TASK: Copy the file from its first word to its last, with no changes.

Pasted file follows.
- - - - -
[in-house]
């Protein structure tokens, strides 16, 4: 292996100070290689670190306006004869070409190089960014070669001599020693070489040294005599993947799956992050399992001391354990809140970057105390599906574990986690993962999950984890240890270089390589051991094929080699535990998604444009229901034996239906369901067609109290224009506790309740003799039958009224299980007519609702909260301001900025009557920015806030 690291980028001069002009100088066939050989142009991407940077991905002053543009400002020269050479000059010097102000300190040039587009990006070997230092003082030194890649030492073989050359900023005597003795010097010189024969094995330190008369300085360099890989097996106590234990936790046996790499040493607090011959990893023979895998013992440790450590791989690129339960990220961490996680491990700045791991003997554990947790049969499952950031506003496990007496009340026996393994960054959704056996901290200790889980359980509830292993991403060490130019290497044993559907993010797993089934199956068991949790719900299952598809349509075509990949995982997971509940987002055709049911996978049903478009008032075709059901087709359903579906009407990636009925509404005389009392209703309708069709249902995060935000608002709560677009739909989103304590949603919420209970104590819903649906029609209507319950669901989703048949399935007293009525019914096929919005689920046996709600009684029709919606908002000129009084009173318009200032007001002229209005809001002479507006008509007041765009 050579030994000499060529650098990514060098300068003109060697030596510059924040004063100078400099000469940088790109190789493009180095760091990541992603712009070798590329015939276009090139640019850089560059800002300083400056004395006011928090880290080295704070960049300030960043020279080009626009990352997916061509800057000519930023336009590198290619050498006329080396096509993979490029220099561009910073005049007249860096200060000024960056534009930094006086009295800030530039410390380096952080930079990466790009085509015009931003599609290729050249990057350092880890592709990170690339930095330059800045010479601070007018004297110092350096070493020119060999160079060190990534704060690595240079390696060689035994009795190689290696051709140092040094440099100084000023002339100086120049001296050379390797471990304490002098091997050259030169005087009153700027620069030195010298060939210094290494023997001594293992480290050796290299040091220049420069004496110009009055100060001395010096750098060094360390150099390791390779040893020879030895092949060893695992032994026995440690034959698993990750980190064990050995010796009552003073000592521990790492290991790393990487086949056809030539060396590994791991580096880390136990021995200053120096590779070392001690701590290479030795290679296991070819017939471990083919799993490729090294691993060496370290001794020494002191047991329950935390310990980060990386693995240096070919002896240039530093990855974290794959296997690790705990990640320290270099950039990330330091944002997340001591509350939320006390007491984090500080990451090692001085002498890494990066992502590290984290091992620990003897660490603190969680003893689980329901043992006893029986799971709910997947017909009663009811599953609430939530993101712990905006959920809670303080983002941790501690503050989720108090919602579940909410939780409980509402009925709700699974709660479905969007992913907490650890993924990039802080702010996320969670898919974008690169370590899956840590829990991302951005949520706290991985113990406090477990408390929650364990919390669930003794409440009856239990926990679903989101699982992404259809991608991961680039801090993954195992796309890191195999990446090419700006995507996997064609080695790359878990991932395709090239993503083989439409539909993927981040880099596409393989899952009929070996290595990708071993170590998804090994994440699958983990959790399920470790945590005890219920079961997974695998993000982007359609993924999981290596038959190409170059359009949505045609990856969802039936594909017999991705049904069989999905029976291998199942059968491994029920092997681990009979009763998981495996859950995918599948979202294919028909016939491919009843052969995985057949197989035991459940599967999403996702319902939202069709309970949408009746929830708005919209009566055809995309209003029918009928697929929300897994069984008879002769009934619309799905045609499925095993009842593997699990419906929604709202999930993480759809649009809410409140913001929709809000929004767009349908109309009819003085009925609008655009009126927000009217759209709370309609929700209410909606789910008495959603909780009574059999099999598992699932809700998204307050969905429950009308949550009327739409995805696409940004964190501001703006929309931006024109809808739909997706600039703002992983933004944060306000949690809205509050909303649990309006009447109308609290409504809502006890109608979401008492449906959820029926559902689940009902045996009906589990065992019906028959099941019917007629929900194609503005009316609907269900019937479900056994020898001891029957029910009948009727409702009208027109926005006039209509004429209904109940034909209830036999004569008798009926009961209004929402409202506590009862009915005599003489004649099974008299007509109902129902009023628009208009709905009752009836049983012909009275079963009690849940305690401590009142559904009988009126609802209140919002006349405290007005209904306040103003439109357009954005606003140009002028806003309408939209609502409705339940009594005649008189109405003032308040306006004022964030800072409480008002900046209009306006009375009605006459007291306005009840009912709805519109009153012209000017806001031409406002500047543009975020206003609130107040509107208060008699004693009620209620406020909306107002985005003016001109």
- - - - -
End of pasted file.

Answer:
[in-house]
């Protein structure tokens, strides 16, 4: 292996100070290689670190306006004869070409190089960014070669001599020693070489040294005599993947799956992050399992001391354990809140970057105390599906574990986690993962999950984890240890270089390589051991094929080699535990998604444009229901034996239906369901067609109290224009506790309740003799039958009224299980007519609702909260301001900025009557920015806030 690291980028001069002009100088066939050989142009991407940077991905002053543009400002020269050479000059010097102000300190040039587009990006070997230092003082030194890649030492073989050359900023005597003795010097010189024969094995330190008369300085360099890989097996106590234990936790046996790499040493607090011959990893023979895998013992440790450590791989690129339960990220961490996680491990700045791991003997554990947790049969499952950031506003496990007496009340026996393994960054959704056996901290200790889980359980509830292993991403060490130019290497044993559907993010797993089934199956068991949790719900299952598809349509075509990949995982997971509940987002055709049911996978049903478009008032075709059901087709359903579906009407990636009925509404005389009392209703309708069709249902995060935000608002709560677009739909989103304590949603919420209970104590819903649906029609209507319950669901989703048949399935007293009525019914096929919005689920046996709600009684029709919606908002000129009084009173318009200032007001002229209005809001002479507006008509007041765009 050579030994000499060529650098990514060098300068003109060697030596510059924040004063100078400099000469940088790109190789493009180095760091990541992603712009070798590329015939276009090139640019850089560059800002300083400056004395006011928090880290080295704070960049300030960043020279080009626009990352997916061509800057000519930023336009590198290619050498006329080396096509993979490029220099561009910073005049007249860096200060000024960056534009930094006086009295800030530039410390380096952080930079990466790009085509015009931003599609290729050249990057350092880890592709990170690339930095330059800045010479601070007018004297110092350096070493020119060999160079060190990534704060690595240079390696060689035994009795190689290696051709140092040094440099100084000023002339100086120049001296050379390797471990304490002098091997050259030169005087009153700027620069030195010298060939210094290494023997001594293992480290050796290299040091220049420069004496110009009055100060001395010096750098060094360390150099390791390779040893020879030895092949060893695992032994026995440690034959698993990750980190064990050995010796009552003073000592521990790492290991790393990487086949056809030539060396590994791991580096880390136990021995200053120096590779070392001690701590290479030795290679296991070819017939471990083919799993490729090294691993060496370290001794020494002191047991329950935390310990980060990386693995240096070919002896240039530093990855974290794959296997690790705990990640320290270099950039990330330091944002997340001591509350939320006390007491984090500080990451090692001085002498890494990066992502590290984290091992620990003897660490603190969680003893689980329901043992006893029986799971709910997947017909009663009811599953609430939530993101712990905006959920809670303080983002941790501690503050989720108090919602579940909410939780409980509402009925709700699974709660479905969007992913907490650890993924990039802080702010996320969670898919974008690169370590899956840590829990991302951005949520706290991985113990406090477990408390929650364990919390669930003794409440009856239990926990679903989101699982992404259809991608991961680039801090993954195992796309890191195999990446090419700006995507996997064609080695790359878990991932395709090239993503083989439409539909993927981040880099596409393989899952009929070996290595990708071993170590998804090994994440699958983990959790399920470790945590005890219920079961997974695998993000982007359609993924999981290596038959190409170059359009949505045609990856969802039936594909017999991705049904069989999905029976291998199942059968491994029920092997681990009979009763998981495996859950995918599948979202294919028909016939491919009843052969995985057949197989035991459940599967999403996702319902939202069709309970949408009746929830708005919209009566055809995309209003029918009928697929929300897994069984008879002769009934619309799905045609499925095993009842593997699990419906929604709202999930993480759809649009809410409140913001929709809000929004767009349908109309009819003085009925609008655009009126927000009217759209709370309609929700209410909606789910008495959603909780009574059999099999598992699932809700998204307050969905429950009308949550009327739409995805696409940004964190501001703006929309931006024109809808739909997706600039703002992983933004944060306000949690809205509050909303649990309006009447109308609290409504809502006890109608979401008492449906959820029926559902689940009902045996009906589990065992019906028959099941019917007629929900194609503005009316609907269900019937479900056994020898001891029957029910009948009727409702009208027109926005006039209509004429209904109940034909209830036999004569008798009926009961209004929402409202506590009862009915005599003489004649099974008299007509109902129902009023628009208009709905009752009836049983012909009275079963009690849940305690401590009142559904009988009126609802209140919002006349405290007005209904306040103003439109357009954005606003140009002028806003309408939209609502409705339940009594005649008189109405003032308040306006004022964030800072409480008002900046209009306006009375009605006459007291306005009840009912709805519109009153012209000017806001031409406002500047543009975020206003609130107040509107208060008699004693009620209620406020909306107002985005003016001109």